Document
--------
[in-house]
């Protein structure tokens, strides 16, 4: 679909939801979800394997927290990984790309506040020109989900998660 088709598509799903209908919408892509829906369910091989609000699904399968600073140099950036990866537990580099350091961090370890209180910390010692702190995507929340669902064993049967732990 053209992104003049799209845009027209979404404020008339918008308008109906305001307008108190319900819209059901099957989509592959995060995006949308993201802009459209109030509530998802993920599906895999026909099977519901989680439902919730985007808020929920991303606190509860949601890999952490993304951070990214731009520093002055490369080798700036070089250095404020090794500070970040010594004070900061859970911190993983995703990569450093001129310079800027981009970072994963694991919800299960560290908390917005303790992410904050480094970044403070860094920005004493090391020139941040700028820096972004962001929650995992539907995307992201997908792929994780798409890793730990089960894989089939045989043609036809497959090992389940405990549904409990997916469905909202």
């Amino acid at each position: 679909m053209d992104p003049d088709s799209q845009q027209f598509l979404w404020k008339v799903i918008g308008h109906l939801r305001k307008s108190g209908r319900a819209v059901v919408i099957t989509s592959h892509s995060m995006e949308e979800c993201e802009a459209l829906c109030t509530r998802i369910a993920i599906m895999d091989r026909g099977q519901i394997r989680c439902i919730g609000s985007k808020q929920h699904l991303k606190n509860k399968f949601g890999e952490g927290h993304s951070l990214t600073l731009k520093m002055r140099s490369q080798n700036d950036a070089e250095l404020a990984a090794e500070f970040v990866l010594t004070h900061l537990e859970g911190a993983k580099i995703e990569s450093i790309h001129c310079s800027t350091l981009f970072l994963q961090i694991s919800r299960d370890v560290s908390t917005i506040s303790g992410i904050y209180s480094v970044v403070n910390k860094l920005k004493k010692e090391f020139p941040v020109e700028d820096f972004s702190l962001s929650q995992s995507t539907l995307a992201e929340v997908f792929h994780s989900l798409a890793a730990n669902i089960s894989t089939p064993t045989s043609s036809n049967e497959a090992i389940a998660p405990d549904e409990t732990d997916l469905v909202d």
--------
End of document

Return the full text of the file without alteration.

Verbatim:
[in-house]
């Protein structure tokens, strides 16, 4: 679909939801979800394997927290990984790309506040020109989900998660 088709598509799903209908919408892509829906369910091989609000699904399968600073140099950036990866537990580099350091961090370890209180910390010692702190995507929340669902064993049967732990 053209992104003049799209845009027209979404404020008339918008308008109906305001307008108190319900819209059901099957989509592959995060995006949308993201802009459209109030509530998802993920599906895999026909099977519901989680439902919730985007808020929920991303606190509860949601890999952490993304951070990214731009520093002055490369080798700036070089250095404020090794500070970040010594004070900061859970911190993983995703990569450093001129310079800027981009970072994963694991919800299960560290908390917005303790992410904050480094970044403070860094920005004493090391020139941040700028820096972004962001929650995992539907995307992201997908792929994780798409890793730990089960894989089939045989043609036809497959090992389940405990549904409990997916469905909202």
């Amino acid at each position: 679909m053209d992104p003049d088709s799209q845009q027209f598509l979404w404020k008339v799903i918008g308008h109906l939801r305001k307008s108190g209908r319900a819209v059901v919408i099957t989509s592959h892509s995060m995006e949308e979800c993201e802009a459209l829906c109030t509530r998802i369910a993920i599906m895999d091989r026909g099977q519901i394997r989680c439902i919730g609000s985007k808020q929920h699904l991303k606190n509860k399968f949601g890999e952490g927290h993304s951070l990214t600073l731009k520093m002055r140099s490369q080798n700036d950036a070089e250095l404020a990984a090794e500070f970040v990866l010594t004070h900061l537990e859970g911190a993983k580099i995703e990569s450093i790309h001129c310079s800027t350091l981009f970072l994963q961090i694991s919800r299960d370890v560290s908390t917005i506040s303790g992410i904050y209180s480094v970044v403070n910390k860094l920005k004493k010692e090391f020139p941040v020109e700028d820096f972004s702190l962001s929650q995992s995507t539907l995307a992201e929340v997908f792929h994780s989900l798409a890793a730990n669902i089960s894989t089939p064993t045989s043609s036809n049967e497959a090992i389940a998660p405990d549904e409990t732990d997916l469905v909202d």